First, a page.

C. The Circuit Court Correctly Declined to Remove the Personal Representative

33      While we agree with the appellants’ primary challenge to the personal representative’s discretionary decision, and while we understand their frustration with the costly battle that has prevented the determination they fairly seek, we are unable to conclude that the circuit court erred in declining to remove her.    

34      As noted, Wis. Stat. § 857.15 provides, in part, that when a personal representative becomes “unsuitable” or “incapable of discharging the personal representative’s duties,” a court “shall remove the personal representative.”  Further, the statute states that when a personal representative “has failed to perform any duty imposed by law or by any lawful order of the court …, the court may remove the personal representative.”  Id.  And “[w]hen grounds for removal appear to exist, the court on its own motion or on the petition of any person interested shall order the personal representative to appear and show cause why the personal representative should not be removed.”  Id.

35      In its decision, the circuit court noted that “[n]either party addressed this issue in court” and, in fact, the court never found that “grounds for removal appear to exist,” see Wis. Stat. § 857.15, or held a show-cause hearing under the statute.  Denying the appellants’ request, however, the circuit court noted the substantial efforts of the personal representative to locate any heirs FBT might have had, and commented that she “did not waver from her duty to protect the estate from invalid claims.”  The court concluded that the personal representative had “discharged her responsibilities diligently.”

36       Notwithstanding their serious disagreements with the personal representative’s approach, the appellants have not demonstrated that her decisions derived from fraud, bad faith, or conflict of interest.  See Estate of Eannelli, 274 Wis. at 202-03 (removal of estate’s administratrix appropriate where she had “a manifest conflict in interest between the roles played by her as an heir interested in the outcome of the litigation and as administratrix”).  They have not shown that she had become incompetent, unsuitable, or incapable of discharging her duties.  See Wis. Stat. § 857.15.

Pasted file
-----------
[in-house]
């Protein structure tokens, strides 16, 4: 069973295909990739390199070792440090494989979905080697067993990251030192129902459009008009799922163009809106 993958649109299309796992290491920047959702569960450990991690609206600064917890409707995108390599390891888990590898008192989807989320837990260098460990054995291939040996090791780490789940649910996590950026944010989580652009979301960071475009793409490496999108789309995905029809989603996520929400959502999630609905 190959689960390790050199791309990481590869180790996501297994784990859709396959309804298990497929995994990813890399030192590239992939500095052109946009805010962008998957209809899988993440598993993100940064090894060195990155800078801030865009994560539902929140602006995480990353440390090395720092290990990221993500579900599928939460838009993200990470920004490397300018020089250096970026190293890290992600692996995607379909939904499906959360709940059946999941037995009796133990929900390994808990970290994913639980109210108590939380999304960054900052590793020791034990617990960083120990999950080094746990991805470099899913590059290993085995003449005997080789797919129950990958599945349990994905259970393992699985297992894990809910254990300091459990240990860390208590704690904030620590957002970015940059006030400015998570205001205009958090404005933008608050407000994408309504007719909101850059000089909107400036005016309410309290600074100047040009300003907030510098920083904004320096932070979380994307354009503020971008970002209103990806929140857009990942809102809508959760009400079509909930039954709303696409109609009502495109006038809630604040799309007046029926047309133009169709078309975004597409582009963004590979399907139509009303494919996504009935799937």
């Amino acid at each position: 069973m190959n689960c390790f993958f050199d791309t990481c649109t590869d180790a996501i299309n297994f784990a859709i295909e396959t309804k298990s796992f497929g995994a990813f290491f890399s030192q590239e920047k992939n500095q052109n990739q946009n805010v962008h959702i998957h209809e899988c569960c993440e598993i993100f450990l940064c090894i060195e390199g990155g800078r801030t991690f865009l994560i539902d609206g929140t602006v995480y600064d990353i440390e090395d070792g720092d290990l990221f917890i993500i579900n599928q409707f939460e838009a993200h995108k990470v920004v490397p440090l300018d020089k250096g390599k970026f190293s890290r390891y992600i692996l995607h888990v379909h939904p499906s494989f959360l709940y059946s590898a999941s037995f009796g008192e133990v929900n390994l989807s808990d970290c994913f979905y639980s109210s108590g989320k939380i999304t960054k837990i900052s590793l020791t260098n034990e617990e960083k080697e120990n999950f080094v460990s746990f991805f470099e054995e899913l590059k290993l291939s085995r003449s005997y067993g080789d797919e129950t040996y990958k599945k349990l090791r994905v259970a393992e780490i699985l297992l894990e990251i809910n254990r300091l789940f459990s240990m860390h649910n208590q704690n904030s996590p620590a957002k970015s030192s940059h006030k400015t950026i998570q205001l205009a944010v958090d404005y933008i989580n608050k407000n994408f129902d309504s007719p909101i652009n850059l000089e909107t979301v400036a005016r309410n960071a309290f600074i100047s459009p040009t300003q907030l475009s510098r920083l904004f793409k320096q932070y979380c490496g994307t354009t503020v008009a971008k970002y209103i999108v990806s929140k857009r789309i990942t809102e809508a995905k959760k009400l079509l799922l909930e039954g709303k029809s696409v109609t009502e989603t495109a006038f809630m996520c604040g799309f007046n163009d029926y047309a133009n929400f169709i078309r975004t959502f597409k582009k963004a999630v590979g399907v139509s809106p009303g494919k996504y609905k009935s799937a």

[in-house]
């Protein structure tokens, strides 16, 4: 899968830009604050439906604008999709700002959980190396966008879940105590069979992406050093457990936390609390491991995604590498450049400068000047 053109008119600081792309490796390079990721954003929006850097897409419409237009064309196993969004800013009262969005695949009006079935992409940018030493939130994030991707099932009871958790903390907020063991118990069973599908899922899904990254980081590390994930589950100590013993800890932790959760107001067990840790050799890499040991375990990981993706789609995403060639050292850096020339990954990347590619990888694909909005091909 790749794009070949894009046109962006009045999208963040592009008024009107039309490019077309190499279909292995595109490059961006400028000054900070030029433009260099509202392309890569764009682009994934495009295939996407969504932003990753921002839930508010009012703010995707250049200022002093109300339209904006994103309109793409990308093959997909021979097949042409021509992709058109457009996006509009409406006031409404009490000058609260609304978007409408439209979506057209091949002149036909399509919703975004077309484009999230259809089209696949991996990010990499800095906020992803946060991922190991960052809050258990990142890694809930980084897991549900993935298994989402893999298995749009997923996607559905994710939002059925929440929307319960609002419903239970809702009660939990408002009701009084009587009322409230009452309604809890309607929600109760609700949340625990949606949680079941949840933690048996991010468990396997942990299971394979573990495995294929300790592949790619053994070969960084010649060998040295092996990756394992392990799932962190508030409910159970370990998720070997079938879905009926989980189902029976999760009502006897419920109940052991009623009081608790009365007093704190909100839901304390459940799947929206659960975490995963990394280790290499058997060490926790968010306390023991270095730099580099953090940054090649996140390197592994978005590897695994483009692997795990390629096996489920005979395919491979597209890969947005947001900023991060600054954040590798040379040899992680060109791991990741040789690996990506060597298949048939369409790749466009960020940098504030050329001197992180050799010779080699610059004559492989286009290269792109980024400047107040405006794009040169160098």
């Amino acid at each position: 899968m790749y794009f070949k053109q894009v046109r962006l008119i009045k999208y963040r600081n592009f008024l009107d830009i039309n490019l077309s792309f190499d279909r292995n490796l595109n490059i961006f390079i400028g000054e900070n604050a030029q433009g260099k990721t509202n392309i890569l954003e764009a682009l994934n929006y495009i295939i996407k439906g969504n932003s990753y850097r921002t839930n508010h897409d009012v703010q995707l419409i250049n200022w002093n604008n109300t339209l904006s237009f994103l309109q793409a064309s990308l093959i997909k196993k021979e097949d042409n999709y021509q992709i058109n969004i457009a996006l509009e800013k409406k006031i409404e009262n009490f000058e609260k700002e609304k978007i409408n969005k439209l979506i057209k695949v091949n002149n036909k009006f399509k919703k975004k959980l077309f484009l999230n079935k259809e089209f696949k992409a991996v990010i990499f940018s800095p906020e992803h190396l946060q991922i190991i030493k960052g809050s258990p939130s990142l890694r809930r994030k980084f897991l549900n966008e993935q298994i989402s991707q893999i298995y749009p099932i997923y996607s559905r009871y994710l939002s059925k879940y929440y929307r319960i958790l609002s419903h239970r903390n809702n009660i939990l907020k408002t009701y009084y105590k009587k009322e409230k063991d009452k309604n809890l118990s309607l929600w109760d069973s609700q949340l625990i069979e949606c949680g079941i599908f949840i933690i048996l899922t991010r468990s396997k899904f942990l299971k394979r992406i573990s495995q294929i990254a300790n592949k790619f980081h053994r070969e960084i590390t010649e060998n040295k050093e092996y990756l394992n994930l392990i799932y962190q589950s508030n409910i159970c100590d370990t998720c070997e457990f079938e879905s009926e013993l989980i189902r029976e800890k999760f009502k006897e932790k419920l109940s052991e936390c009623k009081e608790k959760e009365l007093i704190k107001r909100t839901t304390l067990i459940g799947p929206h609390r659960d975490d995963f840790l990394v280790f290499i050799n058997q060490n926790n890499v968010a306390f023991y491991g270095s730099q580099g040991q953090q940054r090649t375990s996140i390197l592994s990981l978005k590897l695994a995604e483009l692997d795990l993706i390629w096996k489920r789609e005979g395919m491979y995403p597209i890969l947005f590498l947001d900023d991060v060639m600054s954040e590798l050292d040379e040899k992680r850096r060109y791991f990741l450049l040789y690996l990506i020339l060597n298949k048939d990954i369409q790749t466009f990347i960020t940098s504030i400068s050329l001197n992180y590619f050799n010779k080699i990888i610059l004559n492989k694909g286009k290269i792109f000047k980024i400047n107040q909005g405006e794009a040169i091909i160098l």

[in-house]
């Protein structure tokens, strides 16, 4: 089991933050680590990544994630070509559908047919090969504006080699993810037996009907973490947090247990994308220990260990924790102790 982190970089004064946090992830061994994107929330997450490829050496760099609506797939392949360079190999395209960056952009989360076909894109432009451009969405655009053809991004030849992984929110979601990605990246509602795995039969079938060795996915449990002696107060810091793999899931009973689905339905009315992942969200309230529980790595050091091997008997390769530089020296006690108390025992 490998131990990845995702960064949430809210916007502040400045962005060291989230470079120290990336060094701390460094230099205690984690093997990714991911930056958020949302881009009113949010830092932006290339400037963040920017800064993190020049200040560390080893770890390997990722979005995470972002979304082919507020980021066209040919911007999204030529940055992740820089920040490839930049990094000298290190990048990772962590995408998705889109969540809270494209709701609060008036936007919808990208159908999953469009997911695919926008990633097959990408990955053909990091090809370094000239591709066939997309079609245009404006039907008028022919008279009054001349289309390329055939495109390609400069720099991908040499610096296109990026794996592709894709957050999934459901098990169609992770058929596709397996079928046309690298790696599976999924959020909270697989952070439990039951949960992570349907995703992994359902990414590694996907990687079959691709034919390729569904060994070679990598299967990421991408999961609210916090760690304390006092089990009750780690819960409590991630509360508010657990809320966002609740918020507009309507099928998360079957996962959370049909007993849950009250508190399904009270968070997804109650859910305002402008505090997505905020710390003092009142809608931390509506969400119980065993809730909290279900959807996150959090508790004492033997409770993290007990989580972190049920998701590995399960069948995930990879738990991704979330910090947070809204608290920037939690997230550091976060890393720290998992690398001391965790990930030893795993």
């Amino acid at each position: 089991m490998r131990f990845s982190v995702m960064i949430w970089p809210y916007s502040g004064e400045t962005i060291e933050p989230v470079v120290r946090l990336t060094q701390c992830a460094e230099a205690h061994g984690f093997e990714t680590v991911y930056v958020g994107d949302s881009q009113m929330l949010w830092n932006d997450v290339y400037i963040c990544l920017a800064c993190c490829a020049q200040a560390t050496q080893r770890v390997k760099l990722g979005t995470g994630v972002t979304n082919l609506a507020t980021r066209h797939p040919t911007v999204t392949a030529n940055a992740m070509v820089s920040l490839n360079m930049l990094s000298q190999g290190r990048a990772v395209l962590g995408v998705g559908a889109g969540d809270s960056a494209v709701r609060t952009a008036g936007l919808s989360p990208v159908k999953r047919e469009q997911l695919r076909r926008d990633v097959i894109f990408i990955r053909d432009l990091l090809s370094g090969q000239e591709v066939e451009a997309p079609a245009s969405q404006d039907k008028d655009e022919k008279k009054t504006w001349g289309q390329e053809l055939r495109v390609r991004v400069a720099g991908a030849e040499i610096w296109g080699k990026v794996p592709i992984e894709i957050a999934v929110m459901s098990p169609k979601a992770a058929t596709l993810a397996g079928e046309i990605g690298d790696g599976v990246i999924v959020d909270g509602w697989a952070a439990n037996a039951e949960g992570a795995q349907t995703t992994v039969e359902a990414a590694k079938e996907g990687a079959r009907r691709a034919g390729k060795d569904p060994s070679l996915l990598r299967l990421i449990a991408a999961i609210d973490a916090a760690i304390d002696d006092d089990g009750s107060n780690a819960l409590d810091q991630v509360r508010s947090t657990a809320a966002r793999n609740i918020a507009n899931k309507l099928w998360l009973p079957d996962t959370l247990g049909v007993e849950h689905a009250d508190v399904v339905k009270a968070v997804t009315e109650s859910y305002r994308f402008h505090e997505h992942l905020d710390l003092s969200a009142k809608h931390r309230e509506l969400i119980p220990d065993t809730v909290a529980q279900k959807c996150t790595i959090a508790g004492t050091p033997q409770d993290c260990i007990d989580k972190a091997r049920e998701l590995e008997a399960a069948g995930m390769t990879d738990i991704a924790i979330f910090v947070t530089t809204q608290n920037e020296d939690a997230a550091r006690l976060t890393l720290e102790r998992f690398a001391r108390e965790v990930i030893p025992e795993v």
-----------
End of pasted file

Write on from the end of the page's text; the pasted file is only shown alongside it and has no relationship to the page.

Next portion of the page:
37      Finally, although we have concluded that the personal representative misinterpreted law in several significant ways and, as a result, failed to fulfill her fundamental duty to identify FBT’s heirs, we recognize that she did so based on her assessment of what the law allowed—an assessment the circuit court embraced.  Erroneous assessments of law, reached in good faith, do not establish any basis for removal under Wis. Stat. § 857.15.  Now, with the legal guidance gained through this appeal, the personal representative will fulfill her duties and, we trust, do so with a concerted effort to minimize the costs to an estate that, in all likelihood, already has incurred considerable costs that could have been avoided. 

            By the Court.—Order affirmed in part; reversed in part and cause remanded with directions. 


[1] Here, and throughout this opinion, this court will attempt to clarify the facts and law of this rather complicated case by highlighting the most essential points in the text while elaborating additional details in the footnotes.  Thus, at the outset, we note that the circuit court order actually addressed many additional issues, concluding:

It is hereby ORDERED that

            Frank Buckner Thompson was not the marital child of Frank J. Thompson and Laura Buckner,

            Paternity proceedings are barred,

            There is no sound reason to order the initiation of an equitable action to establish paternity,

            Frank Buchner Thompson’s paternity was not established,

            The petitioners are not the heirs of Frank Buckner Thompson,

            The caption of this case is corrected to reflect the spelling of Buckner, and

            The personal representative is not removed.

Here, also, for the first of many times, we encounter what could be the hopelessly confusing confluence of similar names and different spellings.  Taking certain literary license, we shall abbreviate and spell names in a manner most likely to minimize the confusion.

[2]  All references to the Wisconsin Statutes are to the 1999-2000 version unless otherwise noted.

[3] Wisconsin Stat. § 891.09, in relevant part, provides: